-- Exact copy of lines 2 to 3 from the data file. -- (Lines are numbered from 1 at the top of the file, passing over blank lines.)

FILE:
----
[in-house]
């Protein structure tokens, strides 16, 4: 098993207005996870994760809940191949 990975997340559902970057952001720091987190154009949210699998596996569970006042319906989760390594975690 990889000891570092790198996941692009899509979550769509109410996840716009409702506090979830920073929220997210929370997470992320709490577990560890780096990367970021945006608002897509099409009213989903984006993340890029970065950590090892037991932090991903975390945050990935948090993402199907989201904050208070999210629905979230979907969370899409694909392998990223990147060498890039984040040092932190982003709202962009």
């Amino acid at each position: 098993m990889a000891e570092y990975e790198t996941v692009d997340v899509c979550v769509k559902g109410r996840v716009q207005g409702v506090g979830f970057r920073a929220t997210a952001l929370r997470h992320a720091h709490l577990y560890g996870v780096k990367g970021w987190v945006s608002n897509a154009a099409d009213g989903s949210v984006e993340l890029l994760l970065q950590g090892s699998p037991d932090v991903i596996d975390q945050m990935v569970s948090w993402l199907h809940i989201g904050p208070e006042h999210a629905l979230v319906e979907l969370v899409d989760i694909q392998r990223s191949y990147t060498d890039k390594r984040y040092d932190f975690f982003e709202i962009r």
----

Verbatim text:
């Protein structure tokens, strides 16, 4: 098993207005996870994760809940191949 990975997340559902970057952001720091987190154009949210699998596996569970006042319906989760390594975690 990889000891570092790198996941692009899509979550769509109410996840716009409702506090979830920073929220997210929370997470992320709490577990560890780096990367970021945006608002897509099409009213989903984006993340890029970065950590090892037991932090991903975390945050990935948090993402199907989201904050208070999210629905979230979907969370899409694909392998990223990147060498890039984040040092932190982003709202962009």
């Amino acid at each position: 098993m990889a000891e570092y990975e790198t996941v692009d997340v899509c979550v769509k559902g109410r996840v716009q207005g409702v506090g979830f970057r920073a929220t997210a952001l929370r997470h992320a720091h709490l577990y560890g996870v780096k990367g970021w987190v945006s608002n897509a154009a099409d009213g989903s949210v984006e993340l890029l994760l970065q950590g090892s699998p037991d932090v991903i596996d975390q945050m990935v569970s948090w993402l199907h809940i989201g904050p208070e006042h999210a629905l979230v319906e979907l969370v899409d989760i694909q392998r990223s191949y990147t060498d890039k390594r984040y040092d932190f975690f982003e709202i962009r």